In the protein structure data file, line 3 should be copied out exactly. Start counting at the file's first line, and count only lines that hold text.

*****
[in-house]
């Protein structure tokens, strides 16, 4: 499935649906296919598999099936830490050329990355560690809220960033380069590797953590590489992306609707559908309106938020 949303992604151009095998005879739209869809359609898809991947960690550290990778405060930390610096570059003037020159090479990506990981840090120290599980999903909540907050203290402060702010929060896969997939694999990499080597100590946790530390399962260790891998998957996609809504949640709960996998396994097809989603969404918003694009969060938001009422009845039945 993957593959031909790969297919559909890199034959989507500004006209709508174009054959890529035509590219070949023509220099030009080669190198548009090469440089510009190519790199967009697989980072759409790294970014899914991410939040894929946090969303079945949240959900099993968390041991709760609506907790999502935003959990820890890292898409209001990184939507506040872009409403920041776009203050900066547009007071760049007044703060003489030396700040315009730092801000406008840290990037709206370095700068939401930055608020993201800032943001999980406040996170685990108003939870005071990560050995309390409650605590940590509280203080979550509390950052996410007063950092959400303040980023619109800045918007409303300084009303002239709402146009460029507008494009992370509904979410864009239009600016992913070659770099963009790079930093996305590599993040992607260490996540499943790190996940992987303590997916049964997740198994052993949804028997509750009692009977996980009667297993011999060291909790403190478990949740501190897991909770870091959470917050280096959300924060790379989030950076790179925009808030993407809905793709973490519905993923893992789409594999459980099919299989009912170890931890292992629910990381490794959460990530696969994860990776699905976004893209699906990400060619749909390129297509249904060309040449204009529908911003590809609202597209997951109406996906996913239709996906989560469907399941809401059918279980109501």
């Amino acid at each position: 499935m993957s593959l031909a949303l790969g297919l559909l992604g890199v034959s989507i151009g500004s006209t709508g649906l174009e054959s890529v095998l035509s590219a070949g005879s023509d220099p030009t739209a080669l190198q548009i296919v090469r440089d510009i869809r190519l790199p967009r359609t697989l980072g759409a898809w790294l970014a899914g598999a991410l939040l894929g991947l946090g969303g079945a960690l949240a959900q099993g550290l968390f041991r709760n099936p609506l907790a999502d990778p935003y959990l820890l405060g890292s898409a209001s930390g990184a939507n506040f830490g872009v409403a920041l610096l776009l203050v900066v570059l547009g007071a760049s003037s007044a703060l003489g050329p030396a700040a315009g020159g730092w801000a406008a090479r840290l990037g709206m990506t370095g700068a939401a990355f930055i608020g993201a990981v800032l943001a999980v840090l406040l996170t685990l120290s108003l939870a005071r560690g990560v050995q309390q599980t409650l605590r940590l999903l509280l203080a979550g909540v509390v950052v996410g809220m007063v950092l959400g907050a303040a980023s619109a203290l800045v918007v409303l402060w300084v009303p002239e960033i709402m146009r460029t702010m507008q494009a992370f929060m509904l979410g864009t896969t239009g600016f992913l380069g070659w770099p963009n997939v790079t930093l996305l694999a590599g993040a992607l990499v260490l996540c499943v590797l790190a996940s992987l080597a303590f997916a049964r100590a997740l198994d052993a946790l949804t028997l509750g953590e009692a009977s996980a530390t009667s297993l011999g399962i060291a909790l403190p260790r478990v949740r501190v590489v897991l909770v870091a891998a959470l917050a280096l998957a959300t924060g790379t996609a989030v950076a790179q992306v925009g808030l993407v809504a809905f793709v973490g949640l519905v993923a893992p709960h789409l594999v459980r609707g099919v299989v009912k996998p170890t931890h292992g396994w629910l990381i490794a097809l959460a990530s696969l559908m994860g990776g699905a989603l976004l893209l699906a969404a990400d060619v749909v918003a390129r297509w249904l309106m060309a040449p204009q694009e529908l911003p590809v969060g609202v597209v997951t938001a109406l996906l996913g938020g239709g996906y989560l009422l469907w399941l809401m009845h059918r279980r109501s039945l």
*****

């Amino acid at each position: 499935m993957s593959l031909a949303l790969g297919l559909l992604g890199v034959s989507i151009g500004s006209t709508g649906l174009e054959s890529v095998l035509s590219a070949g005879s023509d220099p030009t739209a080669l190198q548009i296919v090469r440089d510009i869809r190519l790199p967009r359609t697989l980072g759409a898809w790294l970014a899914g598999a991410l939040l894929g991947l946090g969303g079945a960690l949240a959900q099993g550290l968390f041991r709760n099936p609506l907790a999502d990778p935003y959990l820890l405060g890292s898409a209001s930390g990184a939507n506040f830490g872009v409403a920041l610096l776009l203050v900066v570059l547009g007071a760049s003037s007044a703060l003489g050329p030396a700040a315009g020159g730092w801000a406008a090479r840290l990037g709206m990506t370095g700068a939401a990355f930055i608020g993201a990981v800032l943001a999980v840090l406040l996170t685990l120290s108003l939870a005071r560690g990560v050995q309390q599980t409650l605590r940590l999903l509280l203080a979550g909540v509390v950052v996410g809220m007063v950092l959400g907050a303040a980023s619109a203290l800045v918007v409303l402060w300084v009303p002239e960033i709402m146009r460029t702010m507008q494009a992370f929060m509904l979410g864009t896969t239009g600016f992913l380069g070659w770099p963009n997939v790079t930093l996305l694999a590599g993040a992607l990499v260490l996540c499943v590797l790190a996940s992987l080597a303590f997916a049964r100590a997740l198994d052993a946790l949804t028997l509750g953590e009692a009977s996980a530390t009667s297993l011999g399962i060291a909790l403190p260790r478990v949740r501190v590489v897991l909770v870091a891998a959470l917050a280096l998957a959300t924060g790379t996609a989030v950076a790179q992306v925009g808030l993407v809504a809905f793709v973490g949640l519905v993923a893992p709960h789409l594999v459980r609707g099919v299989v009912k996998p170890t931890h292992g396994w629910l990381i490794a097809l959460a990530s696969l559908m994860g990776g699905a989603l976004l893209l699906a969404a990400d060619v749909v918003a390129r297509w249904l309106m060309a040449p204009q694009e529908l911003p590809v969060g609202v597209v997951t938001a109406l996906l996913g938020g239709g996906y989560l009422l469907w399941l809401m009845h059918r279980r109501s039945l």